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Jordan to enjoy Carmina Burana live

By Jean-Claude Elias - Jun 09,2015 - Last updated at Jun 10,2015

Conductor William Culverhouse with the musicians of JOrchesrtra and Dozan Wa Awtar singers rehearse on Monday evening at the International Academy in Amman (Photo by Jean-Claude Elias)

Even by European or American standards this is considered a big classical musical event. One hundred and thirty artists, 65 singers and 65 musicians will be together on stage to perform Carl Orff’s major work, Carmina Burana. Three performances are to take place at the auditorium of the International Academy — Amman on June 11, 12 and 14.

Visiting American conductor William Culverhouse has been in the country for about a month and has been working with the singers and the musicians since he arrived. Culverhouse has already been in the country to conduct orchestras several times, the last one being in 2014 for the interpretation of Haendel’s The Messiah. Speaking to The Jordan Times at a rehearsal held on Monday 8 with all the artists, he expressed his satisfaction with the way the rehearsals have been going saying “despite the challenging composition I am very happy with the result we are getting. Carmina Burana is a musical work with frequently rapidly changing metres and this requires good performing skills”.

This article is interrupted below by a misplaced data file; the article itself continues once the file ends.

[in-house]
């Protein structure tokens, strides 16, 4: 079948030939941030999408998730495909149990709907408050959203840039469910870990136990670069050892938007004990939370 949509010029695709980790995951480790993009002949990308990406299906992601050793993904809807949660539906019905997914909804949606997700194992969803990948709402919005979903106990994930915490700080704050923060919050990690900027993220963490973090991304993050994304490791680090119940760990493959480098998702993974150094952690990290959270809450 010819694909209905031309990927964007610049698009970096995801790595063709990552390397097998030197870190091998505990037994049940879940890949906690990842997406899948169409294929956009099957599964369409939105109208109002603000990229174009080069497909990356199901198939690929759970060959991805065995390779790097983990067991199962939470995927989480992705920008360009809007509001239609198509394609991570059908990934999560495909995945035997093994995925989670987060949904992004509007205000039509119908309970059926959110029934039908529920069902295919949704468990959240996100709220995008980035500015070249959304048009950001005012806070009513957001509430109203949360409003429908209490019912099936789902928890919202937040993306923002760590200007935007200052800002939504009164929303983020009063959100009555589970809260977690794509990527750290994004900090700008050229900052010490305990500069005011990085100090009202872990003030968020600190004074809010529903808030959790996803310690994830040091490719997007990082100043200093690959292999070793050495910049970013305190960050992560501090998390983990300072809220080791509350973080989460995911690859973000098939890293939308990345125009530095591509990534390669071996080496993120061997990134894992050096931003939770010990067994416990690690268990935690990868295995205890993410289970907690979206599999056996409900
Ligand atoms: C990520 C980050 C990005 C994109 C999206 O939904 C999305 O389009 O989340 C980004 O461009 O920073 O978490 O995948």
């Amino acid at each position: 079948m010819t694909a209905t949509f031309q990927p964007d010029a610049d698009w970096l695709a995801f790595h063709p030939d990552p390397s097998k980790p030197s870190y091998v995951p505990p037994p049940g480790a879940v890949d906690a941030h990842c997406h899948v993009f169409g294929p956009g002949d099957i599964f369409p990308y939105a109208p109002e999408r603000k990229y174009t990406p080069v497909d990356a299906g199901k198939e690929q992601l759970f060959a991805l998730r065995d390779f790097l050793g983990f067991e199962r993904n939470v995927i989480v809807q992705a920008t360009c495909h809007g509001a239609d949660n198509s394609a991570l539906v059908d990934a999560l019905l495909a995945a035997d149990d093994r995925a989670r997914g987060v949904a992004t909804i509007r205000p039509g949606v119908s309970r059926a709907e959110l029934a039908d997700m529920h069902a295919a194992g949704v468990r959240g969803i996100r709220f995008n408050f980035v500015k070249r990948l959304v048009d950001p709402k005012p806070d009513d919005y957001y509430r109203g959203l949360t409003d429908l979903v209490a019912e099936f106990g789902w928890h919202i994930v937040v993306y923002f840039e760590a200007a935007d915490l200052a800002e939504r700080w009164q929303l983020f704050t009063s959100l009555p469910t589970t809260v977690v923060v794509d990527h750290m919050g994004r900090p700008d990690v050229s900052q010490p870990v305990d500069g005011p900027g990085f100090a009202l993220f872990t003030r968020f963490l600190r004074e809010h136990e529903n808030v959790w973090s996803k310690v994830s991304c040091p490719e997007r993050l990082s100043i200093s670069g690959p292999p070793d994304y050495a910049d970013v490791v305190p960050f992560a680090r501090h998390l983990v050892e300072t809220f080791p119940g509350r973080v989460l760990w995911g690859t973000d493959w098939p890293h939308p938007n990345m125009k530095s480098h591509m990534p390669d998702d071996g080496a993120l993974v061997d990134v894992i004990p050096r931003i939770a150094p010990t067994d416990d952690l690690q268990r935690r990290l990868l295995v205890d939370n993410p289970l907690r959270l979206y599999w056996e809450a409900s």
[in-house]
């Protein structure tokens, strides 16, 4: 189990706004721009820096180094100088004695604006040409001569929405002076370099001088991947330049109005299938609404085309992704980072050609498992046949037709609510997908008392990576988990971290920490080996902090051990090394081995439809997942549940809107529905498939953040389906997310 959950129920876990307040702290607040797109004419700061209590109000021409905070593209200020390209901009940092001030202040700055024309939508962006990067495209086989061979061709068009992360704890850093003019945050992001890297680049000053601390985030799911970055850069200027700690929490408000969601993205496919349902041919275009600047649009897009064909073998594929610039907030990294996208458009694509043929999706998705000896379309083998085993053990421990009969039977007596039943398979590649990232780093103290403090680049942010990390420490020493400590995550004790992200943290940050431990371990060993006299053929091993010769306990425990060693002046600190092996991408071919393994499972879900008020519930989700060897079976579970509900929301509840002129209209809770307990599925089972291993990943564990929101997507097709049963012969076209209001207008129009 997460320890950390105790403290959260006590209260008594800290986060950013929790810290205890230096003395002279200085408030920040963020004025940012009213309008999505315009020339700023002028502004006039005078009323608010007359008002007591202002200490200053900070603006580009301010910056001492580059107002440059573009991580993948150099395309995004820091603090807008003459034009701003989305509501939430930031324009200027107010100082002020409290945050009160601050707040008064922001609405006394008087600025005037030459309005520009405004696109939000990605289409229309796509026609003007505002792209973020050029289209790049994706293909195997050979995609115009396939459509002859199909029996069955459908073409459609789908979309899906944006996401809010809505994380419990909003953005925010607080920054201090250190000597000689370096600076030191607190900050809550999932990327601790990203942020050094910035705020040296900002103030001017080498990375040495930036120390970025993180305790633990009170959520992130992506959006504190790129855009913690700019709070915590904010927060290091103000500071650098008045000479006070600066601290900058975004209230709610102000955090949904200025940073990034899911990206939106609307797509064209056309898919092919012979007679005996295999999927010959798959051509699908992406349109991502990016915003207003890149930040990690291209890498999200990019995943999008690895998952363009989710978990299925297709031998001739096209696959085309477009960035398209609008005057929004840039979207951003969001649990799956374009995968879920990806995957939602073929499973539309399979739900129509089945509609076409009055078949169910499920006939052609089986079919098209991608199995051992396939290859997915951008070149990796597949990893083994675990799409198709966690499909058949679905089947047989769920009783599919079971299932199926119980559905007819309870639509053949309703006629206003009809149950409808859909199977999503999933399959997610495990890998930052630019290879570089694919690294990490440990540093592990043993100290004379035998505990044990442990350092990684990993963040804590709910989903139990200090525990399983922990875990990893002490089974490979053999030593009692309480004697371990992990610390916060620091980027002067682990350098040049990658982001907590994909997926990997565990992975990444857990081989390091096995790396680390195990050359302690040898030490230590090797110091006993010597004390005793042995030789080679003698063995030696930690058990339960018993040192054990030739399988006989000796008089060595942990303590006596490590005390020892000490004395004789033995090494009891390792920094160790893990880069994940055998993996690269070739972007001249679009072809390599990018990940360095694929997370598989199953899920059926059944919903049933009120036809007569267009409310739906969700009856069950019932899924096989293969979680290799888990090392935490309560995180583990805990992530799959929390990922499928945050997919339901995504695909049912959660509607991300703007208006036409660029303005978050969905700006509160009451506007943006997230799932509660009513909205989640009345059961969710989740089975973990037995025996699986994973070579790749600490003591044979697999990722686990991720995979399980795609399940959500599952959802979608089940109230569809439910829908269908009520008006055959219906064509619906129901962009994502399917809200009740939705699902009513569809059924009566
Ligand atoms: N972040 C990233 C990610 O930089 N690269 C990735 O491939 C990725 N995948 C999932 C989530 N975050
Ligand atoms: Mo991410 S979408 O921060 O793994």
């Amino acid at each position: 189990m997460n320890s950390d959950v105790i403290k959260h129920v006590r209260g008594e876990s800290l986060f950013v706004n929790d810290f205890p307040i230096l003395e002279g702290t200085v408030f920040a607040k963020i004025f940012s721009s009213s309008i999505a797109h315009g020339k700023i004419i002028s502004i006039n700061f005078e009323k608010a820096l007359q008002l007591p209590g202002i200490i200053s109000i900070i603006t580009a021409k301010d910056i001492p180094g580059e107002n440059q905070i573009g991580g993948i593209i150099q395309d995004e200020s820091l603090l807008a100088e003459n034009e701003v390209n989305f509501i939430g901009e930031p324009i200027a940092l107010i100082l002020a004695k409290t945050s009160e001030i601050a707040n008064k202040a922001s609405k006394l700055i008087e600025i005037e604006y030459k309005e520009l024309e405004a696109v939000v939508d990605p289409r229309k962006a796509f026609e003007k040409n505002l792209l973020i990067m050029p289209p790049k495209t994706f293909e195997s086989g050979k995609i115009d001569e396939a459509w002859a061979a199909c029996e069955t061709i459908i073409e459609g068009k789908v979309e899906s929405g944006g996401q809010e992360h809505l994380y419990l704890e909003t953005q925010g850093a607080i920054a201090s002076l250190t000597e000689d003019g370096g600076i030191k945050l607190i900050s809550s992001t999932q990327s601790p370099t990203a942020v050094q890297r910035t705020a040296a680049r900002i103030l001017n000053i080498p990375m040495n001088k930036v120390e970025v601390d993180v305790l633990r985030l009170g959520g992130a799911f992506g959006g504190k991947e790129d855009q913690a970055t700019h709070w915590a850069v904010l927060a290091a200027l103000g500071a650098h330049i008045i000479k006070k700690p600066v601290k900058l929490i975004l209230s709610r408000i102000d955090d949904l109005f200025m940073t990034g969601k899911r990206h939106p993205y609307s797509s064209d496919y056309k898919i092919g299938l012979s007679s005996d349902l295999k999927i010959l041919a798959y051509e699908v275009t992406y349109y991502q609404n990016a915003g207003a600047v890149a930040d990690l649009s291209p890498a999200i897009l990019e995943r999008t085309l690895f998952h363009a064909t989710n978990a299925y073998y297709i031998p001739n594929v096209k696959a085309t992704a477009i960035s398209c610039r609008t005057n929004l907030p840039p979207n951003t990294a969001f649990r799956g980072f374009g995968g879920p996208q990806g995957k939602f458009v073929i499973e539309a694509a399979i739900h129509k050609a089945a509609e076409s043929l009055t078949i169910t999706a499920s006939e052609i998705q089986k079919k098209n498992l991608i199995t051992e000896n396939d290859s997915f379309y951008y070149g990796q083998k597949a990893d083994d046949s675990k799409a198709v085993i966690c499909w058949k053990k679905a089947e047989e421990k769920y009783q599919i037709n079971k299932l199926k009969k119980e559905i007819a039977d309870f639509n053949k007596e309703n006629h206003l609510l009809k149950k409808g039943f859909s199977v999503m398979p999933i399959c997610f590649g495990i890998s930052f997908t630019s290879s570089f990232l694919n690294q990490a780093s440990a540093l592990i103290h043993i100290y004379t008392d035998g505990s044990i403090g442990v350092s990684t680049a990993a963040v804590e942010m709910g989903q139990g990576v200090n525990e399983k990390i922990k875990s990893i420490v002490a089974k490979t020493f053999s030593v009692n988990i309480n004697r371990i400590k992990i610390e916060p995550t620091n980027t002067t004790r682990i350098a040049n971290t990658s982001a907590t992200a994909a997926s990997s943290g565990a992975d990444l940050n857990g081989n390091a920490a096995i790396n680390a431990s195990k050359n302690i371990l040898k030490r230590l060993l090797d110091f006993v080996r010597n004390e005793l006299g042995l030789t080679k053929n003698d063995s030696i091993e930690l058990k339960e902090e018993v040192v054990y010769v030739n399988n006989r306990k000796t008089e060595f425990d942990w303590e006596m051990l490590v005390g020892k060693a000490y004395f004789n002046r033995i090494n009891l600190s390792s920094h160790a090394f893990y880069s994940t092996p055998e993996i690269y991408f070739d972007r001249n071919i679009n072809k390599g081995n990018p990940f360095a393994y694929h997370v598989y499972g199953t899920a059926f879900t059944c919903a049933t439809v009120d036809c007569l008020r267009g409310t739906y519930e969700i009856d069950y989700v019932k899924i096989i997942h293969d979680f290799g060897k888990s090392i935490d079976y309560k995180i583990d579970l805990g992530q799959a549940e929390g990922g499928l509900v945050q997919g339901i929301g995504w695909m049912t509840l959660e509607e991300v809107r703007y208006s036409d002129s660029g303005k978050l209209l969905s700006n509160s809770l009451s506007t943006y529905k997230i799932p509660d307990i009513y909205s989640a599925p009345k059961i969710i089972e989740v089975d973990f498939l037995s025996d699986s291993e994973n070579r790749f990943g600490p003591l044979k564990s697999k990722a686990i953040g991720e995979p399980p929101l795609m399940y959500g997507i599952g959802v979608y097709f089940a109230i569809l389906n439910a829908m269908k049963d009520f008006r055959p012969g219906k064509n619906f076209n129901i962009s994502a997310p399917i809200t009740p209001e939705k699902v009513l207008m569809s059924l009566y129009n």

The combination of the musicians of the JOrchestra ensemble (The Jordanian National Orchestra Association) and the singers of the Dozan Wa Awtar celebrated Jordanian choir is producing an impressive sound. This is especially important when it comes to Carmina Burana, a modern classical work from the 20th century that strongly relies on massive vocals and energetic rhythms. Janelle Brown, the choir conductor said they have been rehearsing for this series of three concerts since February. She told The Jordan Times that Dozan Wa Awtar is exceptional in that its members “strike a nice balance between Jordanians and expatriates living in the country, between men and women and between the young and the less young”. Soloists Dima Bawab, Charles Stanton and Clay Hilley will also participate in the singing with the choir.

Katherine Sullivan-McNamara, one of the singers, commented that “Carmina Burana is not easy to like from the first time, but the more you sing it, the more you listen to it and the more it grows on you”. Dina Raad, another singer added “I enjoy the challenge and I think the result is actually quite good.”

Culverhouse also said that there will be a little oriental touch added with a musician playing the qanun and verses of Arabic mediaeval poetry recited at one point. He added that “this should go well with the poems that Carmina Burana was built on and that also date back to the same period in history”.

Nady Muna, one of the organisers, manages Dozan Wa Awtar and also sings with the choir. He was very enthusiastic about the exceptional project, and explained to The Jordan Times how the idea emerged a few months ago, stressing the invaluable input of Dozan Wa Awtar’s founder Shireen Abu Khader who is currently in Canada. 

German composer Carl Orff wrote the music in 1936 for a set of 24 secular songs from the Middle Ages. Whereas the wide public may not be familiar with the entire work that is about one hour long, the opening and ending music (O Fortuna) is very well known and is often heard and has become very popular. Carmina Burana, sometimes referred to as a “Scenic cantata”, is beyond any doubt one of the most significant, most performed classical works from the 20th century, alongside Rodrigo’s Concerto de Aranjuez.

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